Sega Swirl: The puzzle game time forgot.

Sega in the late 1990s to early 2000s was a weird time, at least here in the United States. After bungling the Sega Saturn, there seemed to be some hope for the company with the blue hedgehog as they released the Sega Dreamcast in 1999, being a modestly successful system. But then Sony’s PlayStation 2 came out the following years and steamrolled over all competition, forcing Sega to abandon games console production and go into full-time game publishing instead. As time rolls on, the Dreamcast era seems to be more fondly remembered, alongside many of the games that came with it. But there’s one game Sega heavily pushed during this era, one that has been slowly forgotten to time.

While Sega was mostly known in the console space, they did have a middling PC division during those years. Most of them ports of legacy games like Sonic & Knuckles Collection, but there was one game they released around 2000 that was a unique, interesting idea. It was a game that would absolutely dominate my middle school years in terms of its simplicity and fun factor.

What the heck kind of company is

What the heck kind of company is “Sega of America Dreamcast” anyway?

Introducing Sega Swirl, a fairly simple puzzle game released by Sega, loosely inspired by the Dreamcast logo swirl. This came out as a freeware game from around 1999-2000, and while the title screen is incredibly basic, there’s a lot more to it than you think.

The swirls almost look like colored cinnamon rolls. Damn, now I’m hungry.

The gameplay is fairly simple: You’re given a grid of swirl colors, and your goal is to find groups of colored swirls for points. Removing them shrinks the playfield down, making it easy to build up combos. However, removing a single swirl will result in you losing points. In the standard “Level mode,” you must complete five goals to finish the stage, thus chaining swirls together for massive points is the end goal. It’s a fairly simple game, but still fun even in spite of its basic looks.

A shame this came out in 2000, before esports were a thing. I would totally watch a Sega Swirl tournament.

There’s also a Versus mode, where up to four competitors start taking enemy swirls for massive points. The goal is to knock your opponents out by eliminating that player’s swirls from the field. Like before, clicking a single swirl makes you lose points, but since your goal is to eliminate your opponent, it’s a good strategy to grab one swirl just to knock them out of the game faster. It’s a fun, competitive mode.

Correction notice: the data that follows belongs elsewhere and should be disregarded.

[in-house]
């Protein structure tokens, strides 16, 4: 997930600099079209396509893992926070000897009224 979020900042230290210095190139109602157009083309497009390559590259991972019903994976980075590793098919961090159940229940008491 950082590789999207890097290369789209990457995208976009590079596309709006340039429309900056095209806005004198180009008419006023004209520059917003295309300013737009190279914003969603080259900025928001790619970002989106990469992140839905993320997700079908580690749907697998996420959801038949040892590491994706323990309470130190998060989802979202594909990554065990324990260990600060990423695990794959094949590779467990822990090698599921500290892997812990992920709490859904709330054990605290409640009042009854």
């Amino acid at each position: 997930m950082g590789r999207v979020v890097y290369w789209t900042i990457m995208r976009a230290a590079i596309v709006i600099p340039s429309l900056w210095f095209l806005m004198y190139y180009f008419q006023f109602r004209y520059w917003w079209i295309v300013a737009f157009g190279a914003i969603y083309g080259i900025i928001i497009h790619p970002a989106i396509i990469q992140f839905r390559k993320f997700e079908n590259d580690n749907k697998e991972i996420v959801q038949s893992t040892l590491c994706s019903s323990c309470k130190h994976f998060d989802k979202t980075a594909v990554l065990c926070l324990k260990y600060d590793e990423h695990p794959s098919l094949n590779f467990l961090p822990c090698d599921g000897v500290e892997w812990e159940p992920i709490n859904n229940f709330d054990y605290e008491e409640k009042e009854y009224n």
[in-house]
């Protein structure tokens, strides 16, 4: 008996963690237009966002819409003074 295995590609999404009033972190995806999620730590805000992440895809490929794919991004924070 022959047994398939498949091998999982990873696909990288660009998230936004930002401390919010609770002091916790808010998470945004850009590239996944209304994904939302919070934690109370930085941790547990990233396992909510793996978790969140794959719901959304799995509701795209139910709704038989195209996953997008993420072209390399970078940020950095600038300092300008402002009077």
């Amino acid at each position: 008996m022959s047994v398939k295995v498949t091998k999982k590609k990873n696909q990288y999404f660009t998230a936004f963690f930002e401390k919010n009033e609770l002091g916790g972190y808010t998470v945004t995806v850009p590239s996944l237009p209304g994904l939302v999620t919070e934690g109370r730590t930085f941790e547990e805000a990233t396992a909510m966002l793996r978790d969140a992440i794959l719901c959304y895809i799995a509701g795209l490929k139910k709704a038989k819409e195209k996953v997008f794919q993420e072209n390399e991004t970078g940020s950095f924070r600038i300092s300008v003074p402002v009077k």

There’s also cross-platform play, where you can send your moves via email. Around 1999-2000, that was an impressive feature, especially for those who wanted to do multiplayer but were in different parts of the world.

If you’re wondering: yes, the email thing still works, though since it was made for the days of Outlook it likely won’t work well on modern systems. My test opponent (Bobinator of Hardcore Gaming 101 fame) couldn’t send a move to me since he uses a web client for his email, but I could send him a move because I use Thunderbird to send emails.  The emails themselves are just .swl files that you use which open the program and show the move the player made. It’d be interesting to see this in action, but unless you’re LGR on YouTube who has a fascination with Old Computers, it’s not worth it. These days you could probably remote into a friend’s computer and play it locally with no hassle.

So that’s Sega Swirl. Surprisingly good despite its simplicity these days. No more complex than many of Shockwave/Flash games around that era. But that’s not where this story ends.

Changing it from a a cute swirl to a snake is quite the downgrade.

Now not only was there a PC version, they pimped this thing out for the fledgling Sega Dreamcast. Pick up any demo disc from Official Dreamcast Magazine, games like Sega Smash Pack Vol. 1, or even a Web Browser 2.0 disc, and there it is, Sega Swirl on your Sega Dreamcast.

Normally I’d suggest sending the hounds on anyone who uses Comic Sans unironically, but for a game like this, who cares?